Now, it’s time to find out what the reasons are for people having their babies circumcised.

  • Religion: Followers of Islam and Judaism perform circumcision on their male children. For Jews, known as “brit milah,” it is usually done when they are eight days old as part of a religious ceremony. For Muslims, known as “Khitan,” it is generally performed in infancy, but sometimes at puberty (source).
  • Culture: Some African and Aboriginal groups, as well as Aztecs, Mayans, and some other cultures, circumcise boys as part of tribal rituals. It is done to denote a passage into manhood (source).
  • The desire to conform: Some get their infants circumcised so they don’t appear different from their father. Others, where circumcision is done as a teen, do it so they don’t look different from their peers.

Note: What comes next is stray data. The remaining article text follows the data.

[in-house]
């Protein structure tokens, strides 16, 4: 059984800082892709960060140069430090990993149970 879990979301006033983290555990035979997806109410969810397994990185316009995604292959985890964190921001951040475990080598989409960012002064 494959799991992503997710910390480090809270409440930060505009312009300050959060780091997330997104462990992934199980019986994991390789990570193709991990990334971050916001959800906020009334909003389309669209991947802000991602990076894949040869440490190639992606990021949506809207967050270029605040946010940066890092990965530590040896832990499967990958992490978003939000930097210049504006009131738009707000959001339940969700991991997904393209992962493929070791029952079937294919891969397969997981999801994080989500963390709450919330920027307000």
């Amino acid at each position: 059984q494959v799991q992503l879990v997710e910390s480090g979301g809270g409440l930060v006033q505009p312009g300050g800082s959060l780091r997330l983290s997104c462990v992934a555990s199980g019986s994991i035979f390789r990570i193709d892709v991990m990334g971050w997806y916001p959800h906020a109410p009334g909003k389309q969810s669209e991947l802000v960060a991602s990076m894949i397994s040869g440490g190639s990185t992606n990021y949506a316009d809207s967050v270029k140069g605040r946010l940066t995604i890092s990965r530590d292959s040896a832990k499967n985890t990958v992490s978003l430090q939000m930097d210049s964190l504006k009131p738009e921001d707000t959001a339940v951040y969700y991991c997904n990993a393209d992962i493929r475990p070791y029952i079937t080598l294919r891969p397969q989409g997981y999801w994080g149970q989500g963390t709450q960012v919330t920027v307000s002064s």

• Aesthetic preference: Some might think the penis looks better without the foreskin and circumcise for this reason.

There are also health reasons why parents might choose to circumcise their son or why it has to be done later in life. These include:

  • Hygiene: A circumcised penis is easier to clean than one that is intact.
  • Less risk of urinary tract infection: Although this is not a common complaint in males, it is lower in those that are circumcised.
  • Decreased risk of sexually transmitted diseases: Infection from diseases of this nature, including HIV, is lowered. It does not prevent them, however, and safe sex should still be practiced.
  • Less risk of penile cancer: The risk of cancer of this nature is lower when the penis is circumcised (source).